The Future of Heart Disease

November 5, 2008 12:00:00 AM PST
Seventy-two million people in the United States have high blood pressure, which can often lead to heart disease, but there's no simple formula to figure out who's going to develop it. Doctors say while advances in medicine have helped, some may still be at risk. A new test could iron out the confusion using a single drop of blood.Samuella Williams-Holmes lost her mother, who was thin and active, to heart disease at an early age.

"I was always under the impression that when you were thin you were going to be healthy," Samuella Williams-Holmes told Ivanhoe.

Now Williams-Holmes is dealing with her own high blood pressure problem.

"Diabetes and heart disease is in our family and we know we have to be careful," she said. "We have to watch it."

Soon there could be a way for doctors to predict if Williams-Holmes will follow in her family's footsteps and develop heart disease too.

"Once you can predict who's going to get it and you can detect it in its early phases, then you can use that information to develop new treatment algorithms, new treatment options," Michael Zile, M.D., a cardiologist at the Medical University of South Carolina and Ralph H. Johnson VA Medical Center in Charleston, S.C., explained to Ivanhoe.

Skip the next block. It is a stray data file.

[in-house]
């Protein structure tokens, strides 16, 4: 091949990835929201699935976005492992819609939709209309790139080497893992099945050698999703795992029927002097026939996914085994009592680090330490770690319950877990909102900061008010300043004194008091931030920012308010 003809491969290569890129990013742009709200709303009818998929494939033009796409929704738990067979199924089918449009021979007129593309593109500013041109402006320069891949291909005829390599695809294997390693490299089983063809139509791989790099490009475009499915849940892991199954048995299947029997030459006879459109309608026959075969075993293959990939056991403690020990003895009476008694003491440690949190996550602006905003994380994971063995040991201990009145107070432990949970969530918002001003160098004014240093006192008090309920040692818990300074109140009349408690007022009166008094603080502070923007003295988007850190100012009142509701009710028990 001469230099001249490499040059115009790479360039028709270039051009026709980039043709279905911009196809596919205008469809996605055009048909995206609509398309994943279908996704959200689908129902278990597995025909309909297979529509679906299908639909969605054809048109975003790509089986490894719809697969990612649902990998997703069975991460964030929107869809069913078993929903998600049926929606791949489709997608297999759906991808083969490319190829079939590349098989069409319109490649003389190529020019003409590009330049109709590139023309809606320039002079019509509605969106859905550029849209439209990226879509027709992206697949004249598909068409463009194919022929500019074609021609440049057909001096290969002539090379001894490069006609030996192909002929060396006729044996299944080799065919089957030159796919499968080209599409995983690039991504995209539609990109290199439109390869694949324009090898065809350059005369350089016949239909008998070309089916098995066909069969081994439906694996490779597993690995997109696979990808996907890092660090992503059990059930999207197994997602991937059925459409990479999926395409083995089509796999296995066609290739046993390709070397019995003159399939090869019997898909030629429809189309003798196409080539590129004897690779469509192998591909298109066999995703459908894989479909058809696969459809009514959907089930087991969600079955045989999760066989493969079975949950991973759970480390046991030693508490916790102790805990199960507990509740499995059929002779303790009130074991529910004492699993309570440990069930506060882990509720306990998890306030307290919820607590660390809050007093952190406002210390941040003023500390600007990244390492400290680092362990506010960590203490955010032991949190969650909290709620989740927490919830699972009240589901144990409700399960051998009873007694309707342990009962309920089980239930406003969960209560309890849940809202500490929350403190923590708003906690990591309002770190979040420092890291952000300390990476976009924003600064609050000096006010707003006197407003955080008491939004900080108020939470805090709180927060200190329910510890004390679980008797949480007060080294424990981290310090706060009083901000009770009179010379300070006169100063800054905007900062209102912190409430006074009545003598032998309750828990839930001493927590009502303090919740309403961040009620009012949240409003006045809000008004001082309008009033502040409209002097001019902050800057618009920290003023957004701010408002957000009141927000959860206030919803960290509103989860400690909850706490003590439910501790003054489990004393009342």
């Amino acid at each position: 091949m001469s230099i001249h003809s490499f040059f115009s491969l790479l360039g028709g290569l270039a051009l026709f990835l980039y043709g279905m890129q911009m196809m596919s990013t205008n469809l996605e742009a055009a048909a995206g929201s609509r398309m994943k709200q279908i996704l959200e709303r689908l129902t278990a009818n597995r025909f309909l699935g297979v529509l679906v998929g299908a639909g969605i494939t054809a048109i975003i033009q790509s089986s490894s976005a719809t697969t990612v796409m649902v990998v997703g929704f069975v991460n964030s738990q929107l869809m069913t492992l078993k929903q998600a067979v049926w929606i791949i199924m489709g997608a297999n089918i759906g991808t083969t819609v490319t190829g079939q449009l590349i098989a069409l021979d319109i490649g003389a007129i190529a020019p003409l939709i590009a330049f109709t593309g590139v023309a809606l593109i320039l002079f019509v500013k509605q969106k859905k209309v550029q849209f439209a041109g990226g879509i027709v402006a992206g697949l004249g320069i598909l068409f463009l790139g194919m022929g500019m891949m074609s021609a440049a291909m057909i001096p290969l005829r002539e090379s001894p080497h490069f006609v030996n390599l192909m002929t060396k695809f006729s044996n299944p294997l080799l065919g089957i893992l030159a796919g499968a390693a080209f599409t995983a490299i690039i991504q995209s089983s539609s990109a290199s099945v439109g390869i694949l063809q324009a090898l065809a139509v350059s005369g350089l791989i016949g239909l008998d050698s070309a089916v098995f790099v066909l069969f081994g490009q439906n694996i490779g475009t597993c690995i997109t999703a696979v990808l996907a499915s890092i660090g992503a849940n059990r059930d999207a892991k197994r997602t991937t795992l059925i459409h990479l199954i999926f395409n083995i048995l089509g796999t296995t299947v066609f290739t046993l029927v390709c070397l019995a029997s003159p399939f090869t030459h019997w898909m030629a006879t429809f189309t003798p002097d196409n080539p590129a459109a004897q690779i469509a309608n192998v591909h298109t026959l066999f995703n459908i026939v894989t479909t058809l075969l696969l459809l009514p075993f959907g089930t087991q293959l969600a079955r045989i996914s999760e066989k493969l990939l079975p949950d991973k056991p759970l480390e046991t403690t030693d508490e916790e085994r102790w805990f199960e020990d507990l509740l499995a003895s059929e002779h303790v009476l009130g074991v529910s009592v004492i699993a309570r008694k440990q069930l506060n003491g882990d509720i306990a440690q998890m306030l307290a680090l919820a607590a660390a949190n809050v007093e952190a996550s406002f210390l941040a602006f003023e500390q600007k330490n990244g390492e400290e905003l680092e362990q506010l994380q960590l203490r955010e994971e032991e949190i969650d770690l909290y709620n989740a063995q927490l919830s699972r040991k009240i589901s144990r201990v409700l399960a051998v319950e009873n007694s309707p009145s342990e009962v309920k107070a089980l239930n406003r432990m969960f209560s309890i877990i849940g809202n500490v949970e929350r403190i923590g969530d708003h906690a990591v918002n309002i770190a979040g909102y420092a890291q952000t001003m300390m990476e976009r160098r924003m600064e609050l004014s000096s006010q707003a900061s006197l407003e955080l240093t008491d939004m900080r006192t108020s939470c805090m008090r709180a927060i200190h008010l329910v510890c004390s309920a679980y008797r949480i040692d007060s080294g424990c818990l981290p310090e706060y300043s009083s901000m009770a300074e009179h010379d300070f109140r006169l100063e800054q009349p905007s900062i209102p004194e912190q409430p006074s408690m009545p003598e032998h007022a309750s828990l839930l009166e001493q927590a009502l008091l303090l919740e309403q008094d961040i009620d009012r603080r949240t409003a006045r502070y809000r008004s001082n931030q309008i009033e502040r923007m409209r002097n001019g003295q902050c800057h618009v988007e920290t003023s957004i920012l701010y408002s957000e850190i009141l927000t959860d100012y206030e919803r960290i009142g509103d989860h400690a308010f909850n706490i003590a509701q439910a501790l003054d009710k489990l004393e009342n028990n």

Dr. Zile and Frank Spinale, M.D., Ph.D., a cardiovascular physician scientist also at the Medical University of South Carolina and Ralph H. Johnson VA Medical Center, developed a first-of-a-kind test -- a laser-driven computer system that measures up to 99 proteins. They're focusing on 25 that can pinpoint the risk of heart failure.

"What we hope to do is to be able to measure those 25 proteins in a tiny, tiny drop of blood," Dr. Spinale said.

So far, research shows the blood test works. With that information, doctors may be able pick out which patients will likely develop heart disease and treat them before they show symptoms.

"What's in it for the patient is a longer life, a better life and a likelihood of not developing heart failure," Dr. Zile said.

Williams-Holmes will continue to exercise and take medication to control her blood pressure, but she hopes this test will save others from the fear of uncertainty.

"I hope this makes some kind of difference for someone else," she said. "I pray that it does."

The simple blood test should be available in five years or less. Doctors expect new medications will be developed to target and alter the markers in the blood that have shown to cause harm.

FOR MORE INFORMATION, PLEASE CONTACT:
Medical University of South Carolina
Ralph H. Johnson VA Medical Center
www.musc.edu
Interested study participants call: (843) 876-5010


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